• In the graphic novel, there was no fight scene between Andy and Nile. (For reference, here’s the iconic plan fight scene)
  • In the graphic novel, Nile doesn’t get to meet the others. When Andy and Nile get to the safe house, the others have already been attacked.
  • In the graphic novel, they didn’t find Copley. Instead, they went to Dubai for his office, not to London.
  • In the graphic novel, Nile is with them when they get betrayed. She’s suspicious about Booker. 
  • Nicky’s declaration of love for Joe is much longer in the book. (Yes, I’m categorizing this as a major difference because queer love in the media is just too precious)
  • In the graphic novel, Copley cooperated, but not because he saw his fault. Whereas in the movie, he immediately realized his mistake and saw the importance of Andy and the others’ work. The confrontation with him was also much more different (jumping from the building was involved).
  • They ambushed Merrick’s men in Dubai (and shot Merrick multiple times. There was no jumping from the building in this one.)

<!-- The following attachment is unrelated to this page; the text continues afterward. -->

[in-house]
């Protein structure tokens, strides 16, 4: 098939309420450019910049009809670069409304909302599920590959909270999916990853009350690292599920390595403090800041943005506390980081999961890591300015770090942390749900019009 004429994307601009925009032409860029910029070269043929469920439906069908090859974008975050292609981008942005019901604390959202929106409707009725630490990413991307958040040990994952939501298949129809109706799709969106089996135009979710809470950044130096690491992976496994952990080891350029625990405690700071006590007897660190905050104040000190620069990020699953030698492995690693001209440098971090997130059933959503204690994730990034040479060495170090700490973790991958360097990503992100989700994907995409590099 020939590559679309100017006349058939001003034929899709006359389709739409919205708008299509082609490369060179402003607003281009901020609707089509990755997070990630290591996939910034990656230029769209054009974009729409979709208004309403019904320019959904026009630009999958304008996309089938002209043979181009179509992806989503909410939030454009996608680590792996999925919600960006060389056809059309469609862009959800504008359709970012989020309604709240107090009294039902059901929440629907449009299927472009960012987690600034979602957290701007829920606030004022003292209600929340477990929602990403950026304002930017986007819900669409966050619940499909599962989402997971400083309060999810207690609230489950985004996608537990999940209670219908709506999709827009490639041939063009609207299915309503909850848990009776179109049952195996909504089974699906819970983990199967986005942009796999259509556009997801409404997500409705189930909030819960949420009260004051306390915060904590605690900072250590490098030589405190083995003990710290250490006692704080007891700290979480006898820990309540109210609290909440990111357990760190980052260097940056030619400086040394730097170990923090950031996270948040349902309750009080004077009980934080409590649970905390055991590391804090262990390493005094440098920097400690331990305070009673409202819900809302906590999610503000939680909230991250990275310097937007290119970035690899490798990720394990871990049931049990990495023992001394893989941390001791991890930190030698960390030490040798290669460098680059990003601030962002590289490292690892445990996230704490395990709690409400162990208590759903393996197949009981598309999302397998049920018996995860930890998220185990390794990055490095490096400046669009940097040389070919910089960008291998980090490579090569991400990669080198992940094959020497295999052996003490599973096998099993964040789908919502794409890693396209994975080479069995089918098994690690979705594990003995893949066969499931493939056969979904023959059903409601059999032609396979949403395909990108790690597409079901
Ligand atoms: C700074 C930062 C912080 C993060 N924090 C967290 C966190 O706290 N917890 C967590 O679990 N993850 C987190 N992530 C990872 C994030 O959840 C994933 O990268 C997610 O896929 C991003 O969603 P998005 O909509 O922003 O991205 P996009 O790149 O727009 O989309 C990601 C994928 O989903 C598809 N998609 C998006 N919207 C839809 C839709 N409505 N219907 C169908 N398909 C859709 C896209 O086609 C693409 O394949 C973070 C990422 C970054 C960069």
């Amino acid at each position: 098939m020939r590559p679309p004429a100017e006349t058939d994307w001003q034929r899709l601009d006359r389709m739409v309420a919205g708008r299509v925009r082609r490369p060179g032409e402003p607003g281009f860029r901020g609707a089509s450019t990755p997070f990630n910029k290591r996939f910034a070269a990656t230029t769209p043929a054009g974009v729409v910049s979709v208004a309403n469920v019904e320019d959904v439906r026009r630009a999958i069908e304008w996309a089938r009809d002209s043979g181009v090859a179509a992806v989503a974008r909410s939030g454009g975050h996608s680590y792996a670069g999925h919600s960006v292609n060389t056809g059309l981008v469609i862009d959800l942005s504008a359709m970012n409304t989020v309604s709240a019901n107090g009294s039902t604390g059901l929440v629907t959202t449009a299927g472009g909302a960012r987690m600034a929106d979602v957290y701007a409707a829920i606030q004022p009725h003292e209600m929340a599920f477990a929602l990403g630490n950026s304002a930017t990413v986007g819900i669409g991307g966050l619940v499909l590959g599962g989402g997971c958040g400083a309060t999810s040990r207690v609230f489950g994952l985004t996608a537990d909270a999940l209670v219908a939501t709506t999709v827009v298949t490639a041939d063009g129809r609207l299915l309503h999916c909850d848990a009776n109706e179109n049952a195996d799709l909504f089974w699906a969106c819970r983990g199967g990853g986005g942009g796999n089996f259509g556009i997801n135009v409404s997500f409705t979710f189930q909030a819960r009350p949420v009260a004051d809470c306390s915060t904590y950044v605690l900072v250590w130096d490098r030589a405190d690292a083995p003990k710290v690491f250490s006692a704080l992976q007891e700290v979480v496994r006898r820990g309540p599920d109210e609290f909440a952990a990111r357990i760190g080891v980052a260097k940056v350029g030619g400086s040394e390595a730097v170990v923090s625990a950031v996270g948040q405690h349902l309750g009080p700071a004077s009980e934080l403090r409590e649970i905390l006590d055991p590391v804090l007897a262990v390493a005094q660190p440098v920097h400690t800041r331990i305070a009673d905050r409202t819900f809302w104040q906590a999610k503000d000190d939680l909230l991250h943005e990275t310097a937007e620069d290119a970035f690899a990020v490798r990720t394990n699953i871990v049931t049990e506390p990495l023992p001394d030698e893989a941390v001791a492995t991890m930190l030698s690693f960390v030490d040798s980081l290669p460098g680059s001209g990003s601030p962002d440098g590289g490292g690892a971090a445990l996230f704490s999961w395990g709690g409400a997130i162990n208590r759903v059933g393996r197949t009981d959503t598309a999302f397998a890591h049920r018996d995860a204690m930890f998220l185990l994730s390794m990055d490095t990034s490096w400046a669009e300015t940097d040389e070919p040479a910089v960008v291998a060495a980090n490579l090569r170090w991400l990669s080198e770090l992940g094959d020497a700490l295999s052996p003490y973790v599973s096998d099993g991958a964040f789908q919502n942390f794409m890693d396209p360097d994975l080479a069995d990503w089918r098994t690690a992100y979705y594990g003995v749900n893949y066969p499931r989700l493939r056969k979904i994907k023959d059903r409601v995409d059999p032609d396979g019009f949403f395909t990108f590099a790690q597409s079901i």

• Also a big difference is that there is only little to some details about Quynh in the book. In the movie, they went on and narrated her and Andy’s relationship and her unfortunate demise, plus that ending also showed a cliffhanger involving a very much alive Quynh (possibly hinting at a sequel, which YES PLEASE).
  • And perhaps, one of the biggest and most stark differences for me is that, in the book, Andy’s completely fine and her immortality wasn’t fading at all.

Here are some minor differences:

  • Andy’s hair is long in the book.
  • Andy and Nicky met with Copley in the beginning to discuss their mission, not Andy and Booker.
  • There are a lot of flashbacks from Andy’s point of view in the book, and we get to see more about the immortals in these flashbacks.
  • In the book, Andy tells Nile a more detailed backstory about Booker.
  • In the book, it’s Booker’s head that injured when they got ambushed, not his stomach.
  • At one point, Andy threatens a civilian in the book.
  • Somehow, Andy’s character is much colder here in the novel.
  • Andy’s real age is revealed here in the book, as opposed to the movie where it remained a mystery.